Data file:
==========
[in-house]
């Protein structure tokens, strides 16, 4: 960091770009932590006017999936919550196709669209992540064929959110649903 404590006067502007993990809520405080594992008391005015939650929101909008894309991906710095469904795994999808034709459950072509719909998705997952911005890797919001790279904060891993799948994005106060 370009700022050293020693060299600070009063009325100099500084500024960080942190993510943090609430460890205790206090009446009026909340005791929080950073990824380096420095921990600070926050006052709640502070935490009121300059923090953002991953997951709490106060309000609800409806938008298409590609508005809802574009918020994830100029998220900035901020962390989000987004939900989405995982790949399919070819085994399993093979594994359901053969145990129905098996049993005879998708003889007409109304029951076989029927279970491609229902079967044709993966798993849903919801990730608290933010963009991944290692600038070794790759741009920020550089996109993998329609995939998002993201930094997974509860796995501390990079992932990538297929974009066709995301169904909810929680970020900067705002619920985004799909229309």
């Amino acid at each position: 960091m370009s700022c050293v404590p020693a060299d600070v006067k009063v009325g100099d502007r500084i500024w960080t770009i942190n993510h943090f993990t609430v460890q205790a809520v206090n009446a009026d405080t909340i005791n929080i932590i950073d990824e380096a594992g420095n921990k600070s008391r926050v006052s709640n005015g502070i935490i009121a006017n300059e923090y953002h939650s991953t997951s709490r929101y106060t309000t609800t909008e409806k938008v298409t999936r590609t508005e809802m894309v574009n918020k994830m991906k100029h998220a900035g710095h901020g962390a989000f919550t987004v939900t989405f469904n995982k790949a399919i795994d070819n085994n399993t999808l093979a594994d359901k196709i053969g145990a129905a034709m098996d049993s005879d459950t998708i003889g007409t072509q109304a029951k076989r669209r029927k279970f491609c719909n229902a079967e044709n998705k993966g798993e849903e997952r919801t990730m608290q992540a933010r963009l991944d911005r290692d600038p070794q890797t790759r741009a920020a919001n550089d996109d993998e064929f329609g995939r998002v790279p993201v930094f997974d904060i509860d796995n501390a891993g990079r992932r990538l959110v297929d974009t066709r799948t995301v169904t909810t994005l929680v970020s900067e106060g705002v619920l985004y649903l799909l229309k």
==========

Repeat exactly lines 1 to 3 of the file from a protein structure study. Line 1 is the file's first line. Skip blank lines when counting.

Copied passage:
[in-house]
């Protein structure tokens, strides 16, 4: 960091770009932590006017999936919550196709669209992540064929959110649903 404590006067502007993990809520405080594992008391005015939650929101909008894309991906710095469904795994999808034709459950072509719909998705997952911005890797919001790279904060891993799948994005106060 370009700022050293020693060299600070009063009325100099500084500024960080942190993510943090609430460890205790206090009446009026909340005791929080950073990824380096420095921990600070926050006052709640502070935490009121300059923090953002991953997951709490106060309000609800409806938008298409590609508005809802574009918020994830100029998220900035901020962390989000987004939900989405995982790949399919070819085994399993093979594994359901053969145990129905098996049993005879998708003889007409109304029951076989029927279970491609229902079967044709993966798993849903919801990730608290933010963009991944290692600038070794790759741009920020550089996109993998329609995939998002993201930094997974509860796995501390990079992932990538297929974009066709995301169904909810929680970020900067705002619920985004799909229309």
């Amino acid at each position: 960091m370009s700022c050293v404590p020693a060299d600070v006067k009063v009325g100099d502007r500084i500024w960080t770009i942190n993510h943090f993990t609430v460890q205790a809520v206090n009446a009026d405080t909340i005791n929080i932590i950073d990824e380096a594992g420095n921990k600070s008391r926050v006052s709640n005015g502070i935490i009121a006017n300059e923090y953002h939650s991953t997951s709490r929101y106060t309000t609800t909008e409806k938008v298409t999936r590609t508005e809802m894309v574009n918020k994830m991906k100029h998220a900035g710095h901020g962390a989000f919550t987004v939900t989405f469904n995982k790949a399919i795994d070819n085994n399993t999808l093979a594994d359901k196709i053969g145990a129905a034709m098996d049993s005879d459950t998708i003889g007409t072509q109304a029951k076989r669209r029927k279970f491609c719909n229902a079967e044709n998705k993966g798993e849903e997952r919801t990730m608290q992540a933010r963009l991944d911005r290692d600038p070794q890797t790759r741009a920020a919001n550089d996109d993998e064929f329609g995939r998002v790279p993201v930094f997974d904060i509860d796995n501390a891993g990079r992932r990538l959110v297929d974009t066709r799948t995301v169904t909810t994005l929680v970020s900067e106060g705002v619920l985004y649903l799909l229309k």